This was an observational cohort substudy on patients from a randomized, open-label, multicenter phase III trial performed at 112 hospitals in 12 countries (Australia, Belgium, Denmark, France, Germany, Italy, New Zealand, Poland, Singapore, Spain, the Netherlands, and the United Kingdom).12,13 Inclusion criteria of the randomized clinical trial included a histologically proven diagnosis of primary resected GIST, with positive immunostaining for tyrosine-protein kinase KIT (cluster of differentiation [CD] 117), with an intermediate or high risk of relapse on the surgical specimen according to the 2002 National Institutes of Health Consensus Diagnosis of GIST14 as high risk (tumor size >10 cm; or mitotic rate >10/50 HPF; or tumor size >5 cm and mitotic rate >5/50 HPF) or intermediate risk (tumor size ≤5 cm and mitotic rate 6/50-10/50 HPF; or tumor size >5-10 cm and mitotic rate ≤5/50HPF). Surgery had to be performed from 2 weeks to 3 months before randomization, and surgical margins had to be either R0 or R1. Eligible patients were randomized (using minimization) after surgery to receive either imatinib (400 mg/d) for 2 years or no adjuvant treatment (the standard arm). Randomization was stratified by center, risk category (high vs intermediate), tumor site (gastric vs other), and quality of surgical margins (R0 vs R1). Neither patients nor investigators were masked to treatment allocation.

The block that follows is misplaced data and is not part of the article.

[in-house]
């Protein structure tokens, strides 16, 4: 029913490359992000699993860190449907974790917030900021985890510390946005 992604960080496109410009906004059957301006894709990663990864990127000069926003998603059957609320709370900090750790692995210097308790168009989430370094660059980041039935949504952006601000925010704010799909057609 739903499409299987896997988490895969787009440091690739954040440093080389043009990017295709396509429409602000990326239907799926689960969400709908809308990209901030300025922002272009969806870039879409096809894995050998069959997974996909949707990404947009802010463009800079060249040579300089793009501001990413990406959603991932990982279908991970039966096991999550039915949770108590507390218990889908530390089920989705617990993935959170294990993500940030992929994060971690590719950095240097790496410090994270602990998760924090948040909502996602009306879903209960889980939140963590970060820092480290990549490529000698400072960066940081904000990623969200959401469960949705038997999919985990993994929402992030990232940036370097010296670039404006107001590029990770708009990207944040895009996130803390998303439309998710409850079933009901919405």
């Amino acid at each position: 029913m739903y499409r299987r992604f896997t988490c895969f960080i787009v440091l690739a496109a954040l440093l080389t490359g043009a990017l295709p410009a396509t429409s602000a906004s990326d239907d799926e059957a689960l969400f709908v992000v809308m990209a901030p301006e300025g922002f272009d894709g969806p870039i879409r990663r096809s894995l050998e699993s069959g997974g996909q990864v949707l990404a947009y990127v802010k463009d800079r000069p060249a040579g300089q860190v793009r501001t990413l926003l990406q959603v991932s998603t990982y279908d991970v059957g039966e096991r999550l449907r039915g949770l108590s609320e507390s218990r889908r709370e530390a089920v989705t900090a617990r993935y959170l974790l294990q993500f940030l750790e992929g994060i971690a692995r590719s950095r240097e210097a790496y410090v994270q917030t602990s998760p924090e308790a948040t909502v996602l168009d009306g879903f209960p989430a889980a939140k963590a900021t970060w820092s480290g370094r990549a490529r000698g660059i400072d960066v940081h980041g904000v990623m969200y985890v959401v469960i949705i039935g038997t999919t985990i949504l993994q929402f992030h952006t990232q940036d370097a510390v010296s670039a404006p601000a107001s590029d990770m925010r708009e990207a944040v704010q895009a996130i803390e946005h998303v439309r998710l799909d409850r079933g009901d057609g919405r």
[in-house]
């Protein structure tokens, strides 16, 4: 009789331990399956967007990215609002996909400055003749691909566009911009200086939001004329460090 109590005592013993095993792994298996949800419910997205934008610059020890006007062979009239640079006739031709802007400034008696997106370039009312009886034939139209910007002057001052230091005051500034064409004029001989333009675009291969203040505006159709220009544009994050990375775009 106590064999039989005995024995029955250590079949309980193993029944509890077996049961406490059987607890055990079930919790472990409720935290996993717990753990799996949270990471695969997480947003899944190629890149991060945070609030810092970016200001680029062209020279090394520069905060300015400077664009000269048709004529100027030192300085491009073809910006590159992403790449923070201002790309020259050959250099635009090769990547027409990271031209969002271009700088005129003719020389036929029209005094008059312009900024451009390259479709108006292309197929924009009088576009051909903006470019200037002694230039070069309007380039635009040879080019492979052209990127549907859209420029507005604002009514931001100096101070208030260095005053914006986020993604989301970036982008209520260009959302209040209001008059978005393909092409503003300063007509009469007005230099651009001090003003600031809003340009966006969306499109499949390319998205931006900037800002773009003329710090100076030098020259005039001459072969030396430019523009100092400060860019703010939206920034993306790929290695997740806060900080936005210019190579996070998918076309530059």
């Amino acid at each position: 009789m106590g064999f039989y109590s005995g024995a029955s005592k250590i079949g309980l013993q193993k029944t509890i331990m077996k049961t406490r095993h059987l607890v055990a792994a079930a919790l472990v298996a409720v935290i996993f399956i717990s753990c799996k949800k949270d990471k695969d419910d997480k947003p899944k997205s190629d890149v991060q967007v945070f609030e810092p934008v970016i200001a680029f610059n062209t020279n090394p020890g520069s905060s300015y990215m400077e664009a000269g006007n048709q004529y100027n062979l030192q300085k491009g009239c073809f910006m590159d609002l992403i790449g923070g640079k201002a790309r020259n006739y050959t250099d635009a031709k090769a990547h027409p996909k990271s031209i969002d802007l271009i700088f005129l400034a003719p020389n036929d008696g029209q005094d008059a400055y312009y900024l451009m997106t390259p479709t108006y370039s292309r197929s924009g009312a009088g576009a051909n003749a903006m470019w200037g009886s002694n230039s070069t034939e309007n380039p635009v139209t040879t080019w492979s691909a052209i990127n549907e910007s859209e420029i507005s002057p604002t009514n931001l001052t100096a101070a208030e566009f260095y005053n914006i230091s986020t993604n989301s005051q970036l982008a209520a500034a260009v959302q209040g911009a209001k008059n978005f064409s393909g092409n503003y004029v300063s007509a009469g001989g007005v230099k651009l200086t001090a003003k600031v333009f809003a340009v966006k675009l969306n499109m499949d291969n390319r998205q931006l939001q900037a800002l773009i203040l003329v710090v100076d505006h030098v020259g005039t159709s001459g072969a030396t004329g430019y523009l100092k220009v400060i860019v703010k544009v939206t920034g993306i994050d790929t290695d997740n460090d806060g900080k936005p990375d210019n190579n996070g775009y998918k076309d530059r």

The trial procedures were already reported in detail.12,13 The study was approved by the ethics committee of each participating institution. Written informed consent was obtained from all study participants. The primary end point of the main study was imatinib monotherapy failure-free survival (IFS),12,13 determined from the date of randomization to the date of start of a new systemic treatment, a combination of imatinib with a new systemic treatment, or death from any cause, whichever occurred first. Secondary end points were relapse-free survival, overall survival, and incidence of adverse events. Results of the interim and final analysis have been reported elsewhere.12,13